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Cited by 100 (8 self)
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We examine how investor sentiment affects the crosssection of stock returns. Theory predicts that a broad wave of sentiment will disproportionately affect stocks whose valuations are highly subjective and are difficult to arbitrage. We test this prediction by studying how the crosssection of subsequent stock returns varies with proxies for beginningofperiod investor sentiment. When sentiment is low, subsequent returns are relatively high on smaller stocks, high volatility stocks, unprofitable stocks, nondividendpaying stocks, extremegrowth stocks, and distressed stocks, consistent with an initial underpricing of these stocks. When sentiment is high, on the other hand, these patterns attenuate or fully reverse. The results are consistent with predictions and appear unlikely to reflect an alternative explanation based on compensation for systematic risk.
Stock Return Predictability and Model Uncertainty
, 2002
"... We use Bayesian model averaging to analyze the sample evidence on return predictability in the presence of model uncertainty. The analysis reveals insample and outofsample predictability, and shows that the outofsample performance of the Bayesian approach is superior to that of model selecti ..."
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Cited by 98 (3 self)
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We use Bayesian model averaging to analyze the sample evidence on return predictability in the presence of model uncertainty. The analysis reveals insample and outofsample predictability, and shows that the outofsample performance of the Bayesian approach is superior to that of model selection criteria. We find that term and market premia are robust predictors. Moreover, smallcap value stocks appear more predictable than largecap growth stocks. We also investigate the implications of model uncertainty from investment management perspectives. We show that model uncertainty is more important than estimation risk, and investors who discard model uncertainty face large utility losses.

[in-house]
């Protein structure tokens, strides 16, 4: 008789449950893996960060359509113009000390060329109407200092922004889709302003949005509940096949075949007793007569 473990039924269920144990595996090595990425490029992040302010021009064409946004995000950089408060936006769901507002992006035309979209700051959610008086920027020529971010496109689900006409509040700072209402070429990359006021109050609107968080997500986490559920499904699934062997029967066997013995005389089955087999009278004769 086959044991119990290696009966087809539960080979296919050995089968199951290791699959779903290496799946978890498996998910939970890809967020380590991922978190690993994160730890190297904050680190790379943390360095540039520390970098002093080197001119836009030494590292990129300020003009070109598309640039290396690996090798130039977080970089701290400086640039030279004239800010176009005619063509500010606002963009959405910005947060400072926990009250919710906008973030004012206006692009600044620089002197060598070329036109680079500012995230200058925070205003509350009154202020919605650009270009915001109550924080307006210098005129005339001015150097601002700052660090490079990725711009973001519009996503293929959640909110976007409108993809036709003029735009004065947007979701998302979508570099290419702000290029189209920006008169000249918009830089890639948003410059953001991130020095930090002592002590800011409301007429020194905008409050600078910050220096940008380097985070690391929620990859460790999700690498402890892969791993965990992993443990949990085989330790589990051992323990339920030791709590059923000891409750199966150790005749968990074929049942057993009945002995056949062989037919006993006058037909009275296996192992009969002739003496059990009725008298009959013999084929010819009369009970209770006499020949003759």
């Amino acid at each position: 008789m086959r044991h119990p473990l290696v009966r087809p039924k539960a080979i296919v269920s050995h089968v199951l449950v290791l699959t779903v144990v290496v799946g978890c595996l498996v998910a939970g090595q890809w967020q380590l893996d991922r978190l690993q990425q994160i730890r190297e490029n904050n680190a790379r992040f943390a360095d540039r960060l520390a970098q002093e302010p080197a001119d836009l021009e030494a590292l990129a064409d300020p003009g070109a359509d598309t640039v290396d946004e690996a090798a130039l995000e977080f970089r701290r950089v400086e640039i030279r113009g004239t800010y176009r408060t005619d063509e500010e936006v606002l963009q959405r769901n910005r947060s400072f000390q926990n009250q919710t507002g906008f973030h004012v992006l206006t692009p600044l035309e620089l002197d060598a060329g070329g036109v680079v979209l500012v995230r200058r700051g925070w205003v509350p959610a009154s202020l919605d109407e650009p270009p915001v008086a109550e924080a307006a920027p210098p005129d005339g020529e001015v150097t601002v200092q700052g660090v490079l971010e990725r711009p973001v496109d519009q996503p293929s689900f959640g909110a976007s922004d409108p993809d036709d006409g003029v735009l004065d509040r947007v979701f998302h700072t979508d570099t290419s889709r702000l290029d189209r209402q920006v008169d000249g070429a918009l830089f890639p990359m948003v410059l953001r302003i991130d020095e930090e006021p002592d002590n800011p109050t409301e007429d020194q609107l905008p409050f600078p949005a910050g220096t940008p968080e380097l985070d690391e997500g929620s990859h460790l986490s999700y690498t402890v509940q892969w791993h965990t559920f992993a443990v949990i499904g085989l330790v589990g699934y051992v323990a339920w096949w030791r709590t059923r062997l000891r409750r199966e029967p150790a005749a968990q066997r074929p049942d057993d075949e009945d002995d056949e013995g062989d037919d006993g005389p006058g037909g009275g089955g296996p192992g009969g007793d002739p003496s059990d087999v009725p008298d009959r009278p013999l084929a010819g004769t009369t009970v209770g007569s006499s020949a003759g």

Capital markets research in accounting
, 2001
"... I review empirical research on the relation between capital markets and financial statements.The principal sources of demand for capital markets research in accounting are fundamental analysis and valuation, tests of market efficiency, and the role of accounting numbers in contracts and the politica ..."
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Cited by 78 (3 self)
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I review empirical research on the relation between capital markets and financial statements.The principal sources of demand for capital markets research in accounting are fundamental analysis and valuation, tests of market efficiency, and the role of accounting numbers in contracts and the political process.The capital markets research topics of current interest to researchers include tests of market efficiency with respect to accounting information, fundamental analysis, and value relevance of financial reporting.Evidence from research on these topics is likely to be helpful in capital market investment decisions, accounting standard setting, and corporate financial
The Dog That Did Not Bark: A Defense of Return Predictability